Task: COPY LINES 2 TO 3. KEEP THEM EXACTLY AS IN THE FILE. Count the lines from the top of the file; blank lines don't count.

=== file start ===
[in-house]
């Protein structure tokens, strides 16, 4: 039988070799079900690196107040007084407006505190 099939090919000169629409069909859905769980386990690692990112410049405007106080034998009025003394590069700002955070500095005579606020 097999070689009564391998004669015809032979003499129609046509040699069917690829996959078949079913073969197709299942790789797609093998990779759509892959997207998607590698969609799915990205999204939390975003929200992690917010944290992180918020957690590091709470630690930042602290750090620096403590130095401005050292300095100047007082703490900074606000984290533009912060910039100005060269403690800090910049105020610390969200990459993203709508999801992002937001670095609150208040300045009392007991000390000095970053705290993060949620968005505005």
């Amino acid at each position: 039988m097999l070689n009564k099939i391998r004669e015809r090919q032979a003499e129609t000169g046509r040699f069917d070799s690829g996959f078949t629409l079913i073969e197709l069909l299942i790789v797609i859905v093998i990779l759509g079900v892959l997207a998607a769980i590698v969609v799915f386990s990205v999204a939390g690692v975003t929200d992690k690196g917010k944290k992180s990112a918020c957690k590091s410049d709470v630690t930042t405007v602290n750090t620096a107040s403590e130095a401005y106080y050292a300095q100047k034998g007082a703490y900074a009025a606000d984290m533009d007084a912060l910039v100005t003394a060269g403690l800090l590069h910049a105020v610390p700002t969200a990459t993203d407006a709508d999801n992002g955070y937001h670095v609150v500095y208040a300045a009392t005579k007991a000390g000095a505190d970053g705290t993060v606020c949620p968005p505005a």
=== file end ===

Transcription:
């Protein structure tokens, strides 16, 4: 039988070799079900690196107040007084407006505190 099939090919000169629409069909859905769980386990690692990112410049405007106080034998009025003394590069700002955070500095005579606020 097999070689009564391998004669015809032979003499129609046509040699069917690829996959078949079913073969197709299942790789797609093998990779759509892959997207998607590698969609799915990205999204939390975003929200992690917010944290992180918020957690590091709470630690930042602290750090620096403590130095401005050292300095100047007082703490900074606000984290533009912060910039100005060269403690800090910049105020610390969200990459993203709508999801992002937001670095609150208040300045009392007991000390000095970053705290993060949620968005505005």
């Amino acid at each position: 039988m097999l070689n009564k099939i391998r004669e015809r090919q032979a003499e129609t000169g046509r040699f069917d070799s690829g996959f078949t629409l079913i073969e197709l069909l299942i790789v797609i859905v093998i990779l759509g079900v892959l997207a998607a769980i590698v969609v799915f386990s990205v999204a939390g690692v975003t929200d992690k690196g917010k944290k992180s990112a918020c957690k590091s410049d709470v630690t930042t405007v602290n750090t620096a107040s403590e130095a401005y106080y050292a300095q100047k034998g007082a703490y900074a009025a606000d984290m533009d007084a912060l910039v100005t003394a060269g403690l800090l590069h910049a105020v610390p700002t969200a990459t993203d407006a709508d999801n992002g955070y937001h670095v609150v500095y208040a300045a009392t005579k007991a000390g000095a505190d970053g705290t993060v606020c949620p968005p505005a």